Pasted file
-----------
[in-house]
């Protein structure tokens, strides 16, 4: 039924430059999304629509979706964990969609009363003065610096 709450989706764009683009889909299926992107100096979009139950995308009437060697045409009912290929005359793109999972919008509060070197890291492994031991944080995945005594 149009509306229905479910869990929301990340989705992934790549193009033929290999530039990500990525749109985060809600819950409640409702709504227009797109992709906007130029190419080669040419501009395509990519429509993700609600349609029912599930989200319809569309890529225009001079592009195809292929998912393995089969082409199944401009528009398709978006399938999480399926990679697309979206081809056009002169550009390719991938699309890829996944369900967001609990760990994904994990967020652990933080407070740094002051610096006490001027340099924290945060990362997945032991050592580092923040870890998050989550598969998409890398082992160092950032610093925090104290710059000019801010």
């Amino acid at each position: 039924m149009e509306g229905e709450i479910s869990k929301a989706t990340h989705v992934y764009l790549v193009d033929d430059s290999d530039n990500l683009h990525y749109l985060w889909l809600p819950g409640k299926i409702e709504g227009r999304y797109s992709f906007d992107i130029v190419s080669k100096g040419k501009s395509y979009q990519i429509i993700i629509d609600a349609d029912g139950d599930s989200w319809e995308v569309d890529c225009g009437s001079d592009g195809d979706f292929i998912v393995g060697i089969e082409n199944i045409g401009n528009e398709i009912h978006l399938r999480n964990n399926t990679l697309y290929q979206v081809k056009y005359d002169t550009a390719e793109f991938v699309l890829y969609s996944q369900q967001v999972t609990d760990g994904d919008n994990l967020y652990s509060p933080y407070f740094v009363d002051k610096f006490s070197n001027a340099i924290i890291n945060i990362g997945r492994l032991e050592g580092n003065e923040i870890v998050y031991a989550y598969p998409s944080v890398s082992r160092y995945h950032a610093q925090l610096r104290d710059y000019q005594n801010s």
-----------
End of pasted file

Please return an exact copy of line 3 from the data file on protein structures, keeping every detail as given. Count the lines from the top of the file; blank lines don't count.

């Amino acid at each position: 039924m149009e509306g229905e709450i479910s869990k929301a989706t990340h989705v992934y764009l790549v193009d033929d430059s290999d530039n990500l683009h990525y749109l985060w889909l809600p819950g409640k299926i409702e709504g227009r999304y797109s992709f906007d992107i130029v190419s080669k100096g040419k501009s395509y979009q990519i429509i993700i629509d609600a349609d029912g139950d599930s989200w319809e995308v569309d890529c225009g009437s001079d592009g195809d979706f292929i998912v393995g060697i089969e082409n199944i045409g401009n528009e398709i009912h978006l399938r999480n964990n399926t990679l697309y290929q979206v081809k056009y005359d002169t550009a390719e793109f991938v699309l890829y969609s996944q369900q967001v999972t609990d760990g994904d919008n994990l967020y652990s509060p933080y407070f740094v009363d002051k610096f006490s070197n001027a340099i924290i890291n945060i990362g997945r492994l032991e050592g580092n003065e923040i870890v998050y031991a989550y598969p998409s944080v890398s082992r160092y995945h950032a610093q925090l610096r104290d710059y000019q005594n801010s």